When the global financial meltdown hit, Caterpillar saw its revenue fall from $51.3 billion in 2008 to $32.4 billion in 2009, a 37% plunge that was the largest one-year percentage drop since 1946. Falling stock prices and interest rates hurt the funded status of the company’s pension plan, requiring a $3.4 billion charge to equity. Debt-to-equity soared from 31.2% to 59.7% by March 2009. Moody’s and Standard & Poor’s revised their outlooks and seemed poised to downgrade their debt ratings on the manufacturer of agricultural and mining equipment.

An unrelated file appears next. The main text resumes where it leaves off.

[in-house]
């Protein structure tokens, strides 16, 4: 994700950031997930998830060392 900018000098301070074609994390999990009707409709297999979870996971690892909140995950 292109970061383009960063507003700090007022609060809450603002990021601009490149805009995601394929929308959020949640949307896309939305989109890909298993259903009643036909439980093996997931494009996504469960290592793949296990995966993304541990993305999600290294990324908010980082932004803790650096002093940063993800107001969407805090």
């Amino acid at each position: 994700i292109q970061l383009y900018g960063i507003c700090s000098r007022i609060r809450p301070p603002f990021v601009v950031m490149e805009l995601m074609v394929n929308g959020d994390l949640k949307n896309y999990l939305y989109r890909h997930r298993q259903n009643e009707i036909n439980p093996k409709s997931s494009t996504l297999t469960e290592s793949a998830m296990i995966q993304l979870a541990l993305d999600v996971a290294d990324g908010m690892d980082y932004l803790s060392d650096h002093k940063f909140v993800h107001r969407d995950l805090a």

In response, treasury organized a multifunctional Stay Strong initiative to protect the company’s profitability, credit rating and dividend. It got results. Caterpillar’s enterprise liquidity metric, as defined by the rating agencies, swung from a deficit at the beginning of the crisis to a surplus by December 2009. The success of Stay Strong made cash flow a top-tier metric in the new enterprise strategy the company rolled out in June 2010. In its machinery and power systems business, working capital projects improved cash flow significantly. The majority of the working capital improvement came from increasing the sale of trade receivables (mostly to the company’s finance captive) and, supported by supply chain finance, standardizing supplier payment terms. Days sales outstanding fell 12 days, while days payable outstanding increased 17 days.